Batman '66 Meets Archie #1 (of 6) (DC Comics)
The Adam West Batman has gotten a lot of mileage out of DC in recent years. First, he met the Green Hornet in a sequel to the old crossover episode from the classic show. Then, he met the Linda Carter Wonder Woman. But now, he's met America's oldest teenager, and things will never be the same, for the Caped Crusader has now met Archie, and he's going to need his help to clean up Riverdale in Batman '66 Meets Archie, written by Jeff Parker and Michael Moreci and drawn by classic Archie artist Dan Parent.
Tired of being lumped in with other, “lesser villains”, the main four baddies from the classic TV show (namely The Joker, Penguin, The Riddler, and Catwoman), decide that they should set their sights on somewhere less well-known than Gotham, but still full of riches for them to steal. Settling on Riverdale, the four set off their plan, and when Veronica Lodge's father is the first to fall under the criminal's thrall, she sends out a radio transmission that reaches the only people who could help her: Batman and Robin!
Simply put, this issue is a lot of fun. I have a pretty big soft spot for the original Batman TV show, and Jeff Parker and Michael Moreci nail the tone of that series. From the narration boxes that mimic the announcer of the old show to the spot on dialogue for Batman and Robin, the two have a lot of fun with the Batman side of the book, but the Archie side is a little less fun, as it reads more like a regular Archie book (which now that I think about it, is probably the point).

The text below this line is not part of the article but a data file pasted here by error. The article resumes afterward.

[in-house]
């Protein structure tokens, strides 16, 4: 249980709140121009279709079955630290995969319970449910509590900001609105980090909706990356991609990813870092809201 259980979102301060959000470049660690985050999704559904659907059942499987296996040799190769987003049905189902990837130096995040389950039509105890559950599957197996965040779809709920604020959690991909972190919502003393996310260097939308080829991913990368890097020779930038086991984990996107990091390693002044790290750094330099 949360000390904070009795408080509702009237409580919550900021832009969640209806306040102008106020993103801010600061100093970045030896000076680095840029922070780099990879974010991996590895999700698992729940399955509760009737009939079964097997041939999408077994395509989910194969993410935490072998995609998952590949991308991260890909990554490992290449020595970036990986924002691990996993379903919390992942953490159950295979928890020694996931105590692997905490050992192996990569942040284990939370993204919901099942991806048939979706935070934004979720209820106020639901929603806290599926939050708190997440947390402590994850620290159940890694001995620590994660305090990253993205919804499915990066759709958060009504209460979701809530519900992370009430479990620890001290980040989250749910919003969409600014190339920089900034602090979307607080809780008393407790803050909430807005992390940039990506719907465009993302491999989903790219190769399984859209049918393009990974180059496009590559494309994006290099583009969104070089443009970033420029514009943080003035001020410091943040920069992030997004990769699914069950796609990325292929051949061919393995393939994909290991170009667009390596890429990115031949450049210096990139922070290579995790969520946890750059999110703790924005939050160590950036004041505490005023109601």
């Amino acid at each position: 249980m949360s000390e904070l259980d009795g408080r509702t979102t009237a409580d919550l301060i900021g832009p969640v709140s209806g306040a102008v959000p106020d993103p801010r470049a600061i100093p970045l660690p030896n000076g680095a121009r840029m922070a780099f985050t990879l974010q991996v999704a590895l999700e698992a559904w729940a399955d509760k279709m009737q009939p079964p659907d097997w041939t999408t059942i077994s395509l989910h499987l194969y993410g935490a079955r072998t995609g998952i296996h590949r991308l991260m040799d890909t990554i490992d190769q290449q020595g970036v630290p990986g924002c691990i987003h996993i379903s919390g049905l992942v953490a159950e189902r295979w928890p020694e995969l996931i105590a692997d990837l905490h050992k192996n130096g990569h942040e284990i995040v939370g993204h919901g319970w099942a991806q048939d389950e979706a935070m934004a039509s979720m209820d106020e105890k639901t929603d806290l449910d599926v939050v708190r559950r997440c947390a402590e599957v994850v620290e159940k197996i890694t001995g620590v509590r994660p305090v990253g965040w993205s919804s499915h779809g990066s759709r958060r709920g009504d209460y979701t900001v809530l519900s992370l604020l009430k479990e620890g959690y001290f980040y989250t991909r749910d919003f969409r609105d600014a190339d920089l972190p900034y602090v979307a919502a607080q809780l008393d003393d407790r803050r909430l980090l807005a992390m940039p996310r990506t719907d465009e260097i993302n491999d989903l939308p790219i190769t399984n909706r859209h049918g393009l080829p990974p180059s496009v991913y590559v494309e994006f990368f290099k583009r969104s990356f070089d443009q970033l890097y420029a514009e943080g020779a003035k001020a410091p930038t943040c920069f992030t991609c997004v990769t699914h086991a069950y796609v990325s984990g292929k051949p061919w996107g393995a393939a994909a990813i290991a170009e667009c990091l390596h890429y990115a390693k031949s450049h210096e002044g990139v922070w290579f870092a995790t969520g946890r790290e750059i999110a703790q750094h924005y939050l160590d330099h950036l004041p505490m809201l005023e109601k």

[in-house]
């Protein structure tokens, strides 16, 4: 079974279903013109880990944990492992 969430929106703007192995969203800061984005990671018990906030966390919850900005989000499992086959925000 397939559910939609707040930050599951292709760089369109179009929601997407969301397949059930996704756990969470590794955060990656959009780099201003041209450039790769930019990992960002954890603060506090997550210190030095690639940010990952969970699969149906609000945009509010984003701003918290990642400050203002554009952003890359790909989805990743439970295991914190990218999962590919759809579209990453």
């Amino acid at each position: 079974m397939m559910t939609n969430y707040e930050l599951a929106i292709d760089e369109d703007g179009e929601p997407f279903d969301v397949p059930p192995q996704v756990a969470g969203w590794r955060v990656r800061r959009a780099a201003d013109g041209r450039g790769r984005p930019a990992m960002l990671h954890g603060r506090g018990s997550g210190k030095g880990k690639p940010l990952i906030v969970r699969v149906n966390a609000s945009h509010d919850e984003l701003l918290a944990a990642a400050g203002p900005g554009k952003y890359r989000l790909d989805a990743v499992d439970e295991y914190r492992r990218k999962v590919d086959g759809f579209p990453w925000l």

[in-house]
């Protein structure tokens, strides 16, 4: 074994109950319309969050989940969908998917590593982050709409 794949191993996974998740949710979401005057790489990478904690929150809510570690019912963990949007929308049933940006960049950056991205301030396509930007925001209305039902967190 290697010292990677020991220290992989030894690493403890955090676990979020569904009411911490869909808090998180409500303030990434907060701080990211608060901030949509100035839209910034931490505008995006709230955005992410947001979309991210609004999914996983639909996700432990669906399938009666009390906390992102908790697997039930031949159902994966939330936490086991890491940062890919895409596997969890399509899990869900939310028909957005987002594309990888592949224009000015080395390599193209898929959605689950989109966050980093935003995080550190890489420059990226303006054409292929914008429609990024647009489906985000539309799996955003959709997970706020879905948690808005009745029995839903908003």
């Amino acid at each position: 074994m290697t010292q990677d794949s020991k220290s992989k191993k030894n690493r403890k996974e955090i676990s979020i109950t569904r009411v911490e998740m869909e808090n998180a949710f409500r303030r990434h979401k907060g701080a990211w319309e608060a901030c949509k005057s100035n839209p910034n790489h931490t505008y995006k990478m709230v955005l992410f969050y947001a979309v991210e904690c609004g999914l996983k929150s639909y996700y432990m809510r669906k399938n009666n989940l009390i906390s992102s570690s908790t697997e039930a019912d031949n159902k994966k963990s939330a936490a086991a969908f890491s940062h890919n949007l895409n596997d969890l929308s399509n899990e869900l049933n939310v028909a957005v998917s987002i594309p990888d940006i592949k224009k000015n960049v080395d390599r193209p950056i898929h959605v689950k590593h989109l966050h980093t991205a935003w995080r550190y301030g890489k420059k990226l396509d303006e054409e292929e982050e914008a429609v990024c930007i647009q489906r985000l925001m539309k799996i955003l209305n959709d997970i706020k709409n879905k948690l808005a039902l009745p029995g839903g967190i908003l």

Dan Parent is no stranger for longtime Archie fans, with a style that is pretty much synonymous with the “classic” look of that world. It's no surprise that his art for the Archie sequences are great, but I was very pleasantly surprised by how great his art was for this type of Batman as well. While it's not as realistic as some of the other Batman '66 comics, Parent's cartoony style still works really well with this type of story, and its actually kind of cool to see well-known versions of the '66 characters done in the style of Archie.
If you've read any of the previous Archie crossovers or Batman '66 comics, you'll find a lot to like with this crossover. And even if you've never checked out either of the those titles before, you'll find that this issue is a lot of fun. It's a little cheesy, sure, but that's also the charm of both the Batman TV show and Archie comics. In all honesty, I'm surprised no one thought of combining these two worlds earlier.